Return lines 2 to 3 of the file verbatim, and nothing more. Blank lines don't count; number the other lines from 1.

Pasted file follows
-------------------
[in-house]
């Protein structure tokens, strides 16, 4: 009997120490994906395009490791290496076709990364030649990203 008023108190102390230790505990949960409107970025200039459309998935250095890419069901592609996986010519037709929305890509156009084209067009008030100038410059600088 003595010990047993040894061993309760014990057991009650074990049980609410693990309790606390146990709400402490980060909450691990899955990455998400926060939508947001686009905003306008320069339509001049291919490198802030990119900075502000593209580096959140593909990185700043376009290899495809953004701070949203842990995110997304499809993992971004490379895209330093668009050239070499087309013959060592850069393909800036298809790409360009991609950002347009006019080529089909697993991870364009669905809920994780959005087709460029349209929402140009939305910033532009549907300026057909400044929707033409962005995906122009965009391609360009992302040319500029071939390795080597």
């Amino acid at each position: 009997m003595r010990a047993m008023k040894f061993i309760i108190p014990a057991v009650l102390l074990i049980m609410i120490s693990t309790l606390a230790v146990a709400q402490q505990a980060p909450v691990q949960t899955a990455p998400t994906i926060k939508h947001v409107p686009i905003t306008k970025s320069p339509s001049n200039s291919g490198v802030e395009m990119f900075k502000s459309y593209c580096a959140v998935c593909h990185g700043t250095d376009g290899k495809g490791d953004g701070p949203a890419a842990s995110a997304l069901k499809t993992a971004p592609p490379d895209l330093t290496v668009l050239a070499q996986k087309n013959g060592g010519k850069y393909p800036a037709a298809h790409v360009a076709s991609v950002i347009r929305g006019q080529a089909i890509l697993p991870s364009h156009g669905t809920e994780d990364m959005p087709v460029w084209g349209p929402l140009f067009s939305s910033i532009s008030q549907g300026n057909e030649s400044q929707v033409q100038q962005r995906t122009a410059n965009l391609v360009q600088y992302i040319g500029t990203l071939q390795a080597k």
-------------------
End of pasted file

């Protein structure tokens, strides 16, 4: 009997120490994906395009490791290496076709990364030649990203 008023108190102390230790505990949960409107970025200039459309998935250095890419069901592609996986010519037709929305890509156009084209067009008030100038410059600088 003595010990047993040894061993309760014990057991009650074990049980609410693990309790606390146990709400402490980060909450691990899955990455998400926060939508947001686009905003306008320069339509001049291919490198802030990119900075502000593209580096959140593909990185700043376009290899495809953004701070949203842990995110997304499809993992971004490379895209330093668009050239070499087309013959060592850069393909800036298809790409360009991609950002347009006019080529089909697993991870364009669905809920994780959005087709460029349209929402140009939305910033532009549907300026057909400044929707033409962005995906122009965009391609360009992302040319500029071939390795080597």
């Amino acid at each position: 009997m003595r010990a047993m008023k040894f061993i309760i108190p014990a057991v009650l102390l074990i049980m609410i120490s693990t309790l606390a230790v146990a709400q402490q505990a980060p909450v691990q949960t899955a990455p998400t994906i926060k939508h947001v409107p686009i905003t306008k970025s320069p339509s001049n200039s291919g490198v802030e395009m990119f900075k502000s459309y593209c580096a959140v998935c593909h990185g700043t250095d376009g290899k495809g490791d953004g701070p949203a890419a842990s995110a997304l069901k499809t993992a971004p592609p490379d895209l330093t290496v668009l050239a070499q996986k087309n013959g060592g010519k850069y393909p800036a037709a298809h790409v360009a076709s991609v950002i347009r929305g006019q080529a089909i890509l697993p991870s364009h156009g669905t809920e994780d990364m959005p087709v460029w084209g349209p929402l140009f067009s939305s910033i532009s008030q549907g300026n057909e030649s400044q929707v033409q100038q962005r995906t122009a410059n965009l391609v360009q600088y992302i040319g500029t990203l071939q390795a080597k």